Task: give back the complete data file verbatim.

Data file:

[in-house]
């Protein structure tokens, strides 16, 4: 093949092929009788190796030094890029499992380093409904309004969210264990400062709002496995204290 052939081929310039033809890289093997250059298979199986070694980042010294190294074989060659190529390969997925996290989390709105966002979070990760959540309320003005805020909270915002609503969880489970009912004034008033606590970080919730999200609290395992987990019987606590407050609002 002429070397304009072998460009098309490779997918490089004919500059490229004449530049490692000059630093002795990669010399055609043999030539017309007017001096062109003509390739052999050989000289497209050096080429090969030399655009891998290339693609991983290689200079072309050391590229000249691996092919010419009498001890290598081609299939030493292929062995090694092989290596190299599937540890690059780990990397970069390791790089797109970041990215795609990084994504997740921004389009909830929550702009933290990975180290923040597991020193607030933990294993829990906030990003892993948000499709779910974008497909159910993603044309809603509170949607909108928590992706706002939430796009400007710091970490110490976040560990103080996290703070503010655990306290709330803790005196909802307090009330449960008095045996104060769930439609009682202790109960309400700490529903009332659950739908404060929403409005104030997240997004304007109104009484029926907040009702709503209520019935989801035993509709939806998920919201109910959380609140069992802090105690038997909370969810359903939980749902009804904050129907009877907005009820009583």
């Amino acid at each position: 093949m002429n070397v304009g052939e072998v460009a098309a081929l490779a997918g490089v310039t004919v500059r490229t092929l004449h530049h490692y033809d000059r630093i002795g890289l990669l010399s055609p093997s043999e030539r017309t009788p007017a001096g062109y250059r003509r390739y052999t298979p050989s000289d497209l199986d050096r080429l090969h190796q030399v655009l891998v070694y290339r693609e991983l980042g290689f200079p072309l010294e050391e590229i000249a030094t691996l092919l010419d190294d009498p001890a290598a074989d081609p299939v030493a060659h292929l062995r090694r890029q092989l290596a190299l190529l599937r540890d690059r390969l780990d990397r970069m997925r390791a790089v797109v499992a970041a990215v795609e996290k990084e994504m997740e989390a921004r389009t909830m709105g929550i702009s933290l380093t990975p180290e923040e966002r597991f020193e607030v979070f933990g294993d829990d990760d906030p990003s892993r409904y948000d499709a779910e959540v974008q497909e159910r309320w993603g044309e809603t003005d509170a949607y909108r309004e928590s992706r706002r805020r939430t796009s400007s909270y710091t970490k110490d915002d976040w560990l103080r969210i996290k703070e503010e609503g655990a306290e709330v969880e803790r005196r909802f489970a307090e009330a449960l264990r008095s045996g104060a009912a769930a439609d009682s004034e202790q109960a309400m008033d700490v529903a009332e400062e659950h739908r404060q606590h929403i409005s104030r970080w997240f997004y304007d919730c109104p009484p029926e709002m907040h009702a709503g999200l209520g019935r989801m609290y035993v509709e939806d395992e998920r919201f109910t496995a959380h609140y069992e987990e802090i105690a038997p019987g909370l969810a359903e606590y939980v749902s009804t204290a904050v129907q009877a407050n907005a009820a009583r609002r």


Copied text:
[in-house]
């Protein structure tokens, strides 16, 4: 093949092929009788190796030094890029499992380093409904309004969210264990400062709002496995204290 052939081929310039033809890289093997250059298979199986070694980042010294190294074989060659190529390969997925996290989390709105966002979070990760959540309320003005805020909270915002609503969880489970009912004034008033606590970080919730999200609290395992987990019987606590407050609002 002429070397304009072998460009098309490779997918490089004919500059490229004449530049490692000059630093002795990669010399055609043999030539017309007017001096062109003509390739052999050989000289497209050096080429090969030399655009891998290339693609991983290689200079072309050391590229000249691996092919010419009498001890290598081609299939030493292929062995090694092989290596190299599937540890690059780990990397970069390791790089797109970041990215795609990084994504997740921004389009909830929550702009933290990975180290923040597991020193607030933990294993829990906030990003892993948000499709779910974008497909159910993603044309809603509170949607909108928590992706706002939430796009400007710091970490110490976040560990103080996290703070503010655990306290709330803790005196909802307090009330449960008095045996104060769930439609009682202790109960309400700490529903009332659950739908404060929403409005104030997240997004304007109104009484029926907040009702709503209520019935989801035993509709939806998920919201109910959380609140069992802090105690038997909370969810359903939980749902009804904050129907009877907005009820009583």
């Amino acid at each position: 093949m002429n070397v304009g052939e072998v460009a098309a081929l490779a997918g490089v310039t004919v500059r490229t092929l004449h530049h490692y033809d000059r630093i002795g890289l990669l010399s055609p093997s043999e030539r017309t009788p007017a001096g062109y250059r003509r390739y052999t298979p050989s000289d497209l199986d050096r080429l090969h190796q030399v655009l891998v070694y290339r693609e991983l980042g290689f200079p072309l010294e050391e590229i000249a030094t691996l092919l010419d190294d009498p001890a290598a074989d081609p299939v030493a060659h292929l062995r090694r890029q092989l290596a190299l190529l599937r540890d690059r390969l780990d990397r970069m997925r390791a790089v797109v499992a970041a990215v795609e996290k990084e994504m997740e989390a921004r389009t909830m709105g929550i702009s933290l380093t990975p180290e923040e966002r597991f020193e607030v979070f933990g294993d829990d990760d906030p990003s892993r409904y948000d499709a779910e959540v974008q497909e159910r309320w993603g044309e809603t003005d509170a949607y909108r309004e928590s992706r706002r805020r939430t796009s400007s909270y710091t970490k110490d915002d976040w560990l103080r969210i996290k703070e503010e609503g655990a306290e709330v969880e803790r005196r909802f489970a307090e009330a449960l264990r008095s045996g104060a009912a769930a439609d009682s004034e202790q109960a309400m008033d700490v529903a009332e400062e659950h739908r404060q606590h929403i409005s104030r970080w997240f997004y304007d919730c109104p009484p029926e709002m907040h009702a709503g999200l209520g019935r989801m609290y035993v509709e939806d395992e998920r919201f109910t496995a959380h609140y069992e987990e802090i105690a038997p019987g909370l969810a359903e606590y939980v749902s009804t204290a904050v129907q009877a407050n907005a009820a009583r609002r």